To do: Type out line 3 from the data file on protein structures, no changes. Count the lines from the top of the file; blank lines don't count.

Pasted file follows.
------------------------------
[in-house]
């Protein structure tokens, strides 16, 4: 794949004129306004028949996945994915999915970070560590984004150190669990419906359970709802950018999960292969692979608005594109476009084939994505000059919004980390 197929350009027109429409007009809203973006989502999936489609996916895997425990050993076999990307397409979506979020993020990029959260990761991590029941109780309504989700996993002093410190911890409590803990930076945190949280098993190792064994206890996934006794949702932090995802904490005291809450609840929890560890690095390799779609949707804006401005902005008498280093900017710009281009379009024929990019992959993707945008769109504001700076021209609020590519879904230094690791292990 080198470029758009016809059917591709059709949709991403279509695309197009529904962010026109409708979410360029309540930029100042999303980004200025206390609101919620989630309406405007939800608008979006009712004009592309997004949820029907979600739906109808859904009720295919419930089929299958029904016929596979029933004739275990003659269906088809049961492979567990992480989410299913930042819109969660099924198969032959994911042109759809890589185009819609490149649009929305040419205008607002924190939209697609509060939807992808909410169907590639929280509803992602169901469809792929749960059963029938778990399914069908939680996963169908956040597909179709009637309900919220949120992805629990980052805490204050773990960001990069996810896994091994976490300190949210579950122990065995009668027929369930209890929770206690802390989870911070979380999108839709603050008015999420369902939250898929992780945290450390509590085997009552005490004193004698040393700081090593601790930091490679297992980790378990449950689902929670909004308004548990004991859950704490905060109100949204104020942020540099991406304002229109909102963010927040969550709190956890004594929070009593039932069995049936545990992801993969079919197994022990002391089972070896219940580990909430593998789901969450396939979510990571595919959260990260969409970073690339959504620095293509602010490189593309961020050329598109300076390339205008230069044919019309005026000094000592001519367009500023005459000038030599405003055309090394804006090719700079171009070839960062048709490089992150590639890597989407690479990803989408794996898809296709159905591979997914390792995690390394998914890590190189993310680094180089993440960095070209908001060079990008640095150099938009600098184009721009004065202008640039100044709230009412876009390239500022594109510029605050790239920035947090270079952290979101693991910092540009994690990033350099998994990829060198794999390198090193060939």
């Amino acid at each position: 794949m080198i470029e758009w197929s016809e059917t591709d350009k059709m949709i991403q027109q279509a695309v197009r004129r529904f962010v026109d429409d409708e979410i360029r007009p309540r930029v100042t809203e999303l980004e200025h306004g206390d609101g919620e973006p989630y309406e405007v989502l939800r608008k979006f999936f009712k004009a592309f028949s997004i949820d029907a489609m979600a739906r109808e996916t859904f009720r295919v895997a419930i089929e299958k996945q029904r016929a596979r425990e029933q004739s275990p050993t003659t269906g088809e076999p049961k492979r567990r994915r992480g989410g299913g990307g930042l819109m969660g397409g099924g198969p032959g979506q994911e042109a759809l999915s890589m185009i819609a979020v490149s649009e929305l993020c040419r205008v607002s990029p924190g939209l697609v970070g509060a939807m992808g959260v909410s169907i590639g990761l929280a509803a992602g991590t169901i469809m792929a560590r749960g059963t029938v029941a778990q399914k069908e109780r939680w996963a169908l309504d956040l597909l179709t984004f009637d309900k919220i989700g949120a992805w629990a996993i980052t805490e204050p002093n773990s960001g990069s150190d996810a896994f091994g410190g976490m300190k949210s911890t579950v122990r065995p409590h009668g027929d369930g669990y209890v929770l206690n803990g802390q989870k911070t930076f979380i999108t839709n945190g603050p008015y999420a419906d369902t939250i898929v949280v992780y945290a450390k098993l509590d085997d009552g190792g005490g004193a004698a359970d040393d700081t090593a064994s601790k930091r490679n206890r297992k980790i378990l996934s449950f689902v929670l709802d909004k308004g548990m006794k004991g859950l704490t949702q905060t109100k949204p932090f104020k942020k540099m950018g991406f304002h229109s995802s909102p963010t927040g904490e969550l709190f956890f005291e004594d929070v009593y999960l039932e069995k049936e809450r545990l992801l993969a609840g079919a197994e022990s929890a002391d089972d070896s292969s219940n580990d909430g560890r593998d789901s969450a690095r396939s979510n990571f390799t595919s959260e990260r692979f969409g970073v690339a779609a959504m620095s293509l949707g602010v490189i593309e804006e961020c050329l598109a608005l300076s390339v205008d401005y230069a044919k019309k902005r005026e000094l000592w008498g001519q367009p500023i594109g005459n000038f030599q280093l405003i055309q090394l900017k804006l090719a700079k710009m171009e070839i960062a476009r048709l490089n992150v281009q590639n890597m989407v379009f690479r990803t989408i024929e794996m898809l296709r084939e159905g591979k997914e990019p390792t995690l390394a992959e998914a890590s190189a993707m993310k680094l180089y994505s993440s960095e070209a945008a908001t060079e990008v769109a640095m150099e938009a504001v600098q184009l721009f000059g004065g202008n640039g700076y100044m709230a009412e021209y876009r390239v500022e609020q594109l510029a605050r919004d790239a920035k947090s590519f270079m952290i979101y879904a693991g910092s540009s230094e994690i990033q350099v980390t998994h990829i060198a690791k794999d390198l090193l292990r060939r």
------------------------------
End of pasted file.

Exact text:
């Amino acid at each position: 794949m080198i470029e758009w197929s016809e059917t591709d350009k059709m949709i991403q027109q279509a695309v197009r004129r529904f962010v026109d429409d409708e979410i360029r007009p309540r930029v100042t809203e999303l980004e200025h306004g206390d609101g919620e973006p989630y309406e405007v989502l939800r608008k979006f999936f009712k004009a592309f028949s997004i949820d029907a489609m979600a739906r109808e996916t859904f009720r295919v895997a419930i089929e299958k996945q029904r016929a596979r425990e029933q004739s275990p050993t003659t269906g088809e076999p049961k492979r567990r994915r992480g989410g299913g990307g930042l819109m969660g397409g099924g198969p032959g979506q994911e042109a759809l999915s890589m185009i819609a979020v490149s649009e929305l993020c040419r205008v607002s990029p924190g939209l697609v970070g509060a939807m992808g959260v909410s169907i590639g990761l929280a509803a992602g991590t169901i469809m792929a560590r749960g059963t029938v029941a778990q399914k069908e109780r939680w996963a169908l309504d956040l597909l179709t984004f009637d309900k919220i989700g949120a992805w629990a996993i980052t805490e204050p002093n773990s960001g990069s150190d996810a896994f091994g410190g976490m300190k949210s911890t579950v122990r065995p409590h009668g027929d369930g669990y209890v929770l206690n803990g802390q989870k911070t930076f979380i999108t839709n945190g603050p008015y999420a419906d369902t939250i898929v949280v992780y945290a450390k098993l509590d085997d009552g190792g005490g004193a004698a359970d040393d700081t090593a064994s601790k930091r490679n206890r297992k980790i378990l996934s449950f689902v929670l709802d909004k308004g548990m006794k004991g859950l704490t949702q905060t109100k949204p932090f104020k942020k540099m950018g991406f304002h229109s995802s909102p963010t927040g904490e969550l709190f956890f005291e004594d929070v009593y999960l039932e069995k049936e809450r545990l992801l993969a609840g079919a197994e022990s929890a002391d089972d070896s292969s219940n580990d909430g560890r593998d789901s969450a690095r396939s979510n990571f390799t595919s959260e990260r692979f969409g970073v690339a779609a959504m620095s293509l949707g602010v490189i593309e804006e961020c050329l598109a608005l300076s390339v205008d401005y230069a044919k019309k902005r005026e000094l000592w008498g001519q367009p500023i594109g005459n000038f030599q280093l405003i055309q090394l900017k804006l090719a700079k710009m171009e070839i960062a476009r048709l490089n992150v281009q590639n890597m989407v379009f690479r990803t989408i024929e794996m898809l296709r084939e159905g591979k997914e990019p390792t995690l390394a992959e998914a890590s190189a993707m993310k680094l180089y994505s993440s960095e070209a945008a908001t060079e990008v769109a640095m150099e938009a504001v600098q184009l721009f000059g004065g202008n640039g700076y100044m709230a009412e021209y876009r390239v500022e609020q594109l510029a605050r919004d790239a920035k947090s590519f270079m952290i979101y879904a693991g910092s540009s230094e994690i990033q350099v980390t998994h990829i060198a690791k794999d390198l090193l292990r060939r």